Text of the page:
Well, it's been a couple of weeks since I've posted any progress on the Pride and Bobcat knives. It's been difficult lately trying to balance my day job, landscaping and home improvement projects on my home, and my knife-making hobby. I feel like I've been spread pretty thin, but things are starting to settle down a little bit. Progress on these two knives continues and they are shaping up to be a couple of really beautiful pieces of edged art.
If you recall from my last post, I have epoxied some stainless plugs into the CF of the Pride handle scales so that I have some solid material to tap threads into in order to receive the hidden screws. In the photo I have ground the plugs down flush with the scales and have made everything nice and flat.
Here are the two sides to the Pride handle all fastened together. I really love the clean look of no hardware on the outside.
The handle halves of both knives have had the ugliness ground out of them. Now that they have been profile ground, you can see the actual shape of the knives. You can also see that I have attached the pocket clip to the Pride knife with hidden screws as well. These two knives will be totally different, but each will have its unique beauty and charm.
The specs of this Pride knife call for exposed pivot screws with pivot collars. I've never done this before, so this is a step into the unknown for me; a new and exciting adventure in knife making. Here I am at the mill cutting counter bores into the bolsters to receive the pivot collars.
Counter bores have been cut into the bolsters to receive the collars and into the liners to recess the ceramic bearings.
The next parts that needed to be manufactured were the pivot collars. I suppose you can buys these from a knife supply store, but what's the fun in that? Besides, my client wanted Timascus collars which I don't believe can be purchased. Anyway, I had to come up with a way to turn these down to the right diameter. If I had a rod of Timascus, this would have been a simple process, but all I had was a couple pieces of flat stock. I used a glue chuck with a little CA glue and the live center on the tail stock to hold the disk in place during turning. It worked out just fine. I also had to drill the through hole in the center and cut a counter bore to receive the pivot screw head into the collars.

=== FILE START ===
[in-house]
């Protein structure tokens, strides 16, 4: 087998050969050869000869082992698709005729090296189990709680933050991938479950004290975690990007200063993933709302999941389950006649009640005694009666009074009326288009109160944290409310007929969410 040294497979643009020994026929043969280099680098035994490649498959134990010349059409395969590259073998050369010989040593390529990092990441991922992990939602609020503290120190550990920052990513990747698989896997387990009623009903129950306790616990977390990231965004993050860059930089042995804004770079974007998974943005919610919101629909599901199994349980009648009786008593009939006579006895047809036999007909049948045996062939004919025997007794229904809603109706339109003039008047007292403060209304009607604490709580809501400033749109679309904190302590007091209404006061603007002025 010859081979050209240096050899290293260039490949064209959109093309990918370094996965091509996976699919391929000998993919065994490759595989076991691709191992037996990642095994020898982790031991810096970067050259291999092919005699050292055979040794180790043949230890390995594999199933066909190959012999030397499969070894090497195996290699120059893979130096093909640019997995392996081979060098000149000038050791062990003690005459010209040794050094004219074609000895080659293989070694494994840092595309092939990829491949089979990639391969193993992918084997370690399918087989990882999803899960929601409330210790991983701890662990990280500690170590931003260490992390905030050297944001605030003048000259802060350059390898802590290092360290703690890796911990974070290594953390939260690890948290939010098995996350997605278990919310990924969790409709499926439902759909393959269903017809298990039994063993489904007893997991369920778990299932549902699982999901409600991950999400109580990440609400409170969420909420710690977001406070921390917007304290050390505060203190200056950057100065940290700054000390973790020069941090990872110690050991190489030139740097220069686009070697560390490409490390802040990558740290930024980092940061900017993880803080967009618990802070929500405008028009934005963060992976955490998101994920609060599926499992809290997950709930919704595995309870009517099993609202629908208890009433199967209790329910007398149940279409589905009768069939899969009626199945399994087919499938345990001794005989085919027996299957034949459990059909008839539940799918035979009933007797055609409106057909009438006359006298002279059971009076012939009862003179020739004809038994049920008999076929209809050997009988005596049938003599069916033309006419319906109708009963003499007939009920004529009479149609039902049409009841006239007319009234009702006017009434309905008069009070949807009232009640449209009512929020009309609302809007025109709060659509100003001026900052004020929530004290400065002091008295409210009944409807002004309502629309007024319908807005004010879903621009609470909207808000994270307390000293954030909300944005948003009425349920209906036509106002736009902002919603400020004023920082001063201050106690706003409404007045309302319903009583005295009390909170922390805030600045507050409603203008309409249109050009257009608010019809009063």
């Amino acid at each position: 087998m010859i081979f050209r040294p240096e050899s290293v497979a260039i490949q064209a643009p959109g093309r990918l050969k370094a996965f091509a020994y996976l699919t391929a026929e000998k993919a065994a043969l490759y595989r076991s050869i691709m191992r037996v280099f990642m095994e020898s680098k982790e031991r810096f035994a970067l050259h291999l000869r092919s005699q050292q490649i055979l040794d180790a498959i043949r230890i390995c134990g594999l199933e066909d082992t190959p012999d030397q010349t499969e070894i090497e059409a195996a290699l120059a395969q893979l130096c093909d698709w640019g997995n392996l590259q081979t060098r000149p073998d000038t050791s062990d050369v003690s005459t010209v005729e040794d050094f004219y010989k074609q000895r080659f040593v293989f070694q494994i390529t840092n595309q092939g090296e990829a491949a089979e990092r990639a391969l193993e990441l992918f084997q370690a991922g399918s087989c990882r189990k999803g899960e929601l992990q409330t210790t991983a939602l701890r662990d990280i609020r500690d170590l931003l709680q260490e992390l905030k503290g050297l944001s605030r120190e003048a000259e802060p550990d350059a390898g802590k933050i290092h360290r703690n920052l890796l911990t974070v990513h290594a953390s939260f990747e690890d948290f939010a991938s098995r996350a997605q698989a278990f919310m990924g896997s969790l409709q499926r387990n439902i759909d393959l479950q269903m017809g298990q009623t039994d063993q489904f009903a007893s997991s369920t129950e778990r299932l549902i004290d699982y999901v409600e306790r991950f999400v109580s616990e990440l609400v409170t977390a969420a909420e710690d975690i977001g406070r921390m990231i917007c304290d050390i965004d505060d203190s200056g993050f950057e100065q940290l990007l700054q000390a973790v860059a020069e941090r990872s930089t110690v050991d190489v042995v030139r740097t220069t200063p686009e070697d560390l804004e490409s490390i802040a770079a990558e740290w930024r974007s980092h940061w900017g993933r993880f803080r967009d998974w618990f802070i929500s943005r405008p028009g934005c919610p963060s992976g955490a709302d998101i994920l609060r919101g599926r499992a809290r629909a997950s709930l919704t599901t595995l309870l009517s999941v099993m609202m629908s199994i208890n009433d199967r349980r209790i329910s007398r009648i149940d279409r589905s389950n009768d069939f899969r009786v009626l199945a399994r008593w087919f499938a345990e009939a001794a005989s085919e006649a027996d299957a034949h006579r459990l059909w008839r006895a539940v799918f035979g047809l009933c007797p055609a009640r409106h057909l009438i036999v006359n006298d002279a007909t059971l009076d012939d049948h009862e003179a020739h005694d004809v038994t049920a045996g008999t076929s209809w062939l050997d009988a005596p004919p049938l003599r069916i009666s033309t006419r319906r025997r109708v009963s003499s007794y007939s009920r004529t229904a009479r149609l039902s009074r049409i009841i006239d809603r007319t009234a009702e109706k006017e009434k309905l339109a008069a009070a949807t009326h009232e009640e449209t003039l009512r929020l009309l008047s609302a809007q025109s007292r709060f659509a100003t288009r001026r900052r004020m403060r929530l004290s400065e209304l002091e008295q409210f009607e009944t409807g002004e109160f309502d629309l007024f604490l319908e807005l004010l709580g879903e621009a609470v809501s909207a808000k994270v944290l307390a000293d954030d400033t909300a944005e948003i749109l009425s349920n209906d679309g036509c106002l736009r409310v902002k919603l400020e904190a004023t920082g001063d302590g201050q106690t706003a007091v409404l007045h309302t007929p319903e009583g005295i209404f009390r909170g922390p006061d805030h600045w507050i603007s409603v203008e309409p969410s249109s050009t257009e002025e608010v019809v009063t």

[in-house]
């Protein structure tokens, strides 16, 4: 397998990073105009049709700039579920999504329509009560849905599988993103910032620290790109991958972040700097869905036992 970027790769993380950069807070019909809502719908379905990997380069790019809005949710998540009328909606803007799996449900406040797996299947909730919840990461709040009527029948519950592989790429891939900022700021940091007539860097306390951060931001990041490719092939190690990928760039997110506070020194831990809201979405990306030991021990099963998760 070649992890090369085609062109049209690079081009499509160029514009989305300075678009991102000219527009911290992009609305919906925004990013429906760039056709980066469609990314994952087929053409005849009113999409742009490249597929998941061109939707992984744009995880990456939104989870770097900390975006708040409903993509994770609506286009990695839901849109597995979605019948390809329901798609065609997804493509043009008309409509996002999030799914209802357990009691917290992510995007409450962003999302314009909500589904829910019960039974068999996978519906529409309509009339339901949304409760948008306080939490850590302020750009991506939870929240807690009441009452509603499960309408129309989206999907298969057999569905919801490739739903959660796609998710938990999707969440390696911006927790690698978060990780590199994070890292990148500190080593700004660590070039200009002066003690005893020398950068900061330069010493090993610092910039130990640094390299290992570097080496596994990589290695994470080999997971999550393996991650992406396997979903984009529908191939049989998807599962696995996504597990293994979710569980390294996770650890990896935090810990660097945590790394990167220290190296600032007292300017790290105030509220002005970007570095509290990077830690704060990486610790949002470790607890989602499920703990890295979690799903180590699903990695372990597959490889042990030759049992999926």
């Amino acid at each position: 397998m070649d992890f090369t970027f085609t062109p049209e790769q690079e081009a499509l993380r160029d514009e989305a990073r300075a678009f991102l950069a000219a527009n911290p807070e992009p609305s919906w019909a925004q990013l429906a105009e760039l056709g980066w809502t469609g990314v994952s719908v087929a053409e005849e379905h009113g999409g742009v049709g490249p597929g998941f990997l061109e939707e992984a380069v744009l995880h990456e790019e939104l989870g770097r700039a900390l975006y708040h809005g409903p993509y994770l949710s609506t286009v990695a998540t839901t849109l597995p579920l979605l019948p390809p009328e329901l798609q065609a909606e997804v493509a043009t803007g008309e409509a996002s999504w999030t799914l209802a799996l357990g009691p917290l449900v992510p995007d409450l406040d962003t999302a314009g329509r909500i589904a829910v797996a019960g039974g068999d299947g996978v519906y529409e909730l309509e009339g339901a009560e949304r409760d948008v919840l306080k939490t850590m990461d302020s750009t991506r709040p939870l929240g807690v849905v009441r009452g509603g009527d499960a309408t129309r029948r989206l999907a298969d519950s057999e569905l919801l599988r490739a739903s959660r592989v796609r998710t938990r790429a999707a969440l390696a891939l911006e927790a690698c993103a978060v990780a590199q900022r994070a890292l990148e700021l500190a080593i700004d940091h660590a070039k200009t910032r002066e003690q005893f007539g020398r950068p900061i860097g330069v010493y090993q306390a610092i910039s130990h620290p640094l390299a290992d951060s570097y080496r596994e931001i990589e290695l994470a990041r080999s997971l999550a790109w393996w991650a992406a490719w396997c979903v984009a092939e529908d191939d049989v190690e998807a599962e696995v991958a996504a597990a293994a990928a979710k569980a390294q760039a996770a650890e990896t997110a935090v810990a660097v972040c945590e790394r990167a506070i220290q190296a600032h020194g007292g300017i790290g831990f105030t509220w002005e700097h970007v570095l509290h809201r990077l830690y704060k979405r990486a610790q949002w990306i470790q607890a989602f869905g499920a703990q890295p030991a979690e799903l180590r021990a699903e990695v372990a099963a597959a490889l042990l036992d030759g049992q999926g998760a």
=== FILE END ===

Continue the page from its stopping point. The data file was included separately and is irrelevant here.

And there she is in all her glory. Looks pretty slick. I've obviously left plenty of excess material which will be ground down flush to the bolsters. I'm really pleased with how they turned out.
Next, it was time to fit the spacers to the handles. The spacers have to be ground to a precise thickness in order for the blade to swing freely without binding and tight enough to prevent pivot play. It's a little challenging to accomplish this, but my surface grinder attachment makes things much easier.
Here's a quick assembly of the Pride just to see how things are going to look. I love it !
I have one more detail on the Pride that I need to accomplish which is also something new to me. The spacer will have a couple of pieces of Timascus inserted into the spine side to punch up the wow factor. Here are two small pieces of Timascus that I will be using for that purpose.
Here's the last thing that I was able to accomplish in the shop. I've cut a dovetail slot into the back spacer which will receive the Timacus insert. This is another first for me. It's going to be a little challenging to fit the insert, but I think I've figured it out. I'll add one more dovetail slot further down the spacer for a total of two inserts. The slots are about 1/2" wide at the top; just enough to give the pop of color that I'm shooting for.
That's it for now. Thanks for checking in with me and following along on this build. It's definitely nice to be able to make some good progress and I'm enjoying the challenge of some new-to-me details. Have a great week.
- Brandant Robinson